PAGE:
We don't like come give all the answers. It's like, I mean, we're blessed by the people who show up and talk and share their own experiences. And it's just been phenomenal to have that together. Katrina's growth and spiritual maturity was forced, both of ours. I mean, we were both in very similar places.

And going through this, it forces you to figure out real quick what you think and what you believe. And so she was in the same journey as I was and learning to forgive and learning who is this God that we're putting all of our chips in on, you know, who is he? I'm curious, when you came home or you were probably at the hospital, you both were, when you shared with her the story of seeing the doctor who botched the surgery and it had taken you a while to forgive him. But when you saw him, you told him, I forgive you.

And he just broke down. What was her response when you shared that? You've been listening to Dave and Ann Wilson talk with Eric Reid on Family Life Today. We're going to hear Eric's response here in just a second. But first, we'd love to send you a copy of Eric's book, Uncommon Trust, Learning to Trust God When Life Doesn't Make Sense. It's going to be our gift to you when you make a donation of any amount this week to support the work of Family Life Today.

You can give at familylifetoday.com or you can call with your donation at 1-800-358-6329. Again, the number is 1-800-F as in family, L as in life, and then the word today. All right, now back to Dave and Ann Wilson's conversation with Eric Reid. She broke down crying as well.

Because? Because we were entangled in this together. She held bitterness and resentment just like I did.

And my forgiving him face to face was like an us forgiving him. And she felt very much a part of that. And she was also just amazed that God orchestrated that encounter.

Honestly, just an elevator encounter. Katrina, you know, at Caleb's funeral, one of the things that I mentioned to the people gathered was, you know, I'm the guy that's on the stage at church preaching. I'm the guy that my wife is the most quiet, unassuming, behind the scenes person. She's a hospitality queen. She loves to have people over.

She loves to cook for people. She's not, you have to hunt her down. She's not going to be here. She's not going to find her. And if I would have told her like, hey, you're coming with me to be on this light pot. Oh my goodness, she would have melted to the floor.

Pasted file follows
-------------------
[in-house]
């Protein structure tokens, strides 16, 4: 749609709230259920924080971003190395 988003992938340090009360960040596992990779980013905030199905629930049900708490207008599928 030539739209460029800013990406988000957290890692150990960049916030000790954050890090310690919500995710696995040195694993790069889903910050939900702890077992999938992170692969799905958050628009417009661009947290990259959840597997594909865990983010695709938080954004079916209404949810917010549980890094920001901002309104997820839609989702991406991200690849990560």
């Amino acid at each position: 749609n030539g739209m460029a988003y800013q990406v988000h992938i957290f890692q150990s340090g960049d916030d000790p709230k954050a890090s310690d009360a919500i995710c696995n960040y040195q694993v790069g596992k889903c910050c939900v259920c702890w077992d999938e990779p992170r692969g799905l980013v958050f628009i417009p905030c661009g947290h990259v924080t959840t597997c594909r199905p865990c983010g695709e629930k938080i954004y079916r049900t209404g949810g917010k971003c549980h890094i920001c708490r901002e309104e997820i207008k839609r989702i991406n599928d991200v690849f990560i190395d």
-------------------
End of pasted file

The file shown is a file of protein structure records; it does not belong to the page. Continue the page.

She's like, no. What I said at Caleb's funeral was people do not realize the strength of her faith. Because if you're a mother who has to walk through years of all these questions and uncertainties about your son, and then you hold his hand when he passes into glory, and you can wash your face and love your girls, and keep taking the next step forward in faith without wavering, you are a mature believer. And she may not write books, and she may not stand up and ever give a speech, but she has a faith worthy of imitation. It had to be something to be able to be the one who gave a part of her own body, her kidney, to save her son's life. And did it selflessly. She'd never even had a surgery before. She's going and having an afrectomy done. But it was never a question for her.

She was scared, but it was never a question. Like, of course I'm doing this. This is what we do as moms. This is what I'm here for. I'm here to take care of this kid.

Talk to the mom or dad, husband, wife, sister. You've got daughters who are sister, Caleb. And you have credibility, because you've walked down this valley, some of us wouldn't. That's just hearing you and going, I just can't get there. I don't see myself able to get to that kind of trust. What would you say to them?

I'll say a couple of things. For the person who is trying to imagine being in our scenario, and imagine being okay with going through our scenario, that's not how it works. God doesn't give you grace to imagine going through the trial. He gives you grace in the trial. So don't get yourself worked up to say, do I have the kind of trust that can imagine going through the most horrific thing and being okay with it before it ever happens?

No, that's not how that works. You're giving grace in the hour of need. Grace is not something that's stored up on the grocery shelves for you to stock up on.